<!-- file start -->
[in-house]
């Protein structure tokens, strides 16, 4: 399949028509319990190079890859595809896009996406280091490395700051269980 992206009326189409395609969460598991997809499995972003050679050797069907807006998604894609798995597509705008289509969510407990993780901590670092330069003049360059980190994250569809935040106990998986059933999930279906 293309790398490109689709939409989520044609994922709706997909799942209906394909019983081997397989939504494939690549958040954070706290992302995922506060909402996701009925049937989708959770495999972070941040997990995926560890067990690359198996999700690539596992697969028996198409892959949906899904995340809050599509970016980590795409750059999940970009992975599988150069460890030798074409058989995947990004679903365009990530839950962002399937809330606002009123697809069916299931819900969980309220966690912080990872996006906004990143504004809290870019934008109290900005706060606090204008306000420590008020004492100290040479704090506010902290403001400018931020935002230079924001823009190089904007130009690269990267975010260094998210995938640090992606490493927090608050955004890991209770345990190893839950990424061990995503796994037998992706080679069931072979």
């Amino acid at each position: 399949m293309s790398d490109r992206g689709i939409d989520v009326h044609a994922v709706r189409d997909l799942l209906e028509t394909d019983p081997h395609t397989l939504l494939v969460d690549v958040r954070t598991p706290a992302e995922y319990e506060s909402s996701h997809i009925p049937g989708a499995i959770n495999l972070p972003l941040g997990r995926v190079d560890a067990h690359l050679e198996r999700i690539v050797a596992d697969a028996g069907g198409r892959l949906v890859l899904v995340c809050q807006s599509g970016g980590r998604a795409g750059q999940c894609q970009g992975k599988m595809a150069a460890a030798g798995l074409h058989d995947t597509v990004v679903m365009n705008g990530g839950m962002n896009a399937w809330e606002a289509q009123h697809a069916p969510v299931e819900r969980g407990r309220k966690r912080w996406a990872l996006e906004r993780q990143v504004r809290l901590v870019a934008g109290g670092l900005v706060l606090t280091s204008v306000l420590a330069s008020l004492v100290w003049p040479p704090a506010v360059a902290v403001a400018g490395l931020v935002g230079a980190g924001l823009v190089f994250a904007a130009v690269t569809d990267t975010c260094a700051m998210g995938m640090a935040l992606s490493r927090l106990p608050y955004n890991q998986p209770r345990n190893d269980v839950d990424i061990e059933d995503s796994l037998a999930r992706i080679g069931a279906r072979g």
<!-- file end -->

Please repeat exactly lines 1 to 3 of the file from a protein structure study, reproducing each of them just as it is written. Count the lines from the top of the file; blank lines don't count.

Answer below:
[in-house]
């Protein structure tokens, strides 16, 4: 399949028509319990190079890859595809896009996406280091490395700051269980 992206009326189409395609969460598991997809499995972003050679050797069907807006998604894609798995597509705008289509969510407990993780901590670092330069003049360059980190994250569809935040106990998986059933999930279906 293309790398490109689709939409989520044609994922709706997909799942209906394909019983081997397989939504494939690549958040954070706290992302995922506060909402996701009925049937989708959770495999972070941040997990995926560890067990690359198996999700690539596992697969028996198409892959949906899904995340809050599509970016980590795409750059999940970009992975599988150069460890030798074409058989995947990004679903365009990530839950962002399937809330606002009123697809069916299931819900969980309220966690912080990872996006906004990143504004809290870019934008109290900005706060606090204008306000420590008020004492100290040479704090506010902290403001400018931020935002230079924001823009190089904007130009690269990267975010260094998210995938640090992606490493927090608050955004890991209770345990190893839950990424061990995503796994037998992706080679069931072979």
């Amino acid at each position: 399949m293309s790398d490109r992206g689709i939409d989520v009326h044609a994922v709706r189409d997909l799942l209906e028509t394909d019983p081997h395609t397989l939504l494939v969460d690549v958040r954070t598991p706290a992302e995922y319990e506060s909402s996701h997809i009925p049937g989708a499995i959770n495999l972070p972003l941040g997990r995926v190079d560890a067990h690359l050679e198996r999700i690539v050797a596992d697969a028996g069907g198409r892959l949906v890859l899904v995340c809050q807006s599509g970016g980590r998604a795409g750059q999940c894609q970009g992975k599988m595809a150069a460890a030798g798995l074409h058989d995947t597509v990004v679903m365009n705008g990530g839950m962002n896009a399937w809330e606002a289509q009123h697809a069916p969510v299931e819900r969980g407990r309220k966690r912080w996406a990872l996006e906004r993780q990143v504004r809290l901590v870019a934008g109290g670092l900005v706060l606090t280091s204008v306000l420590a330069s008020l004492v100290w003049p040479p704090a506010v360059a902290v403001a400018g490395l931020v935002g230079a980190g924001l823009v190089f994250a904007a130009v690269t569809d990267t975010c260094a700051m998210g995938m640090a935040l992606s490493r927090l106990p608050y955004n890991q998986p209770r345990n190893d269980v839950d990424i061990e059933d995503s796994l037998a999930r992706i080679g069931a279906r072979g």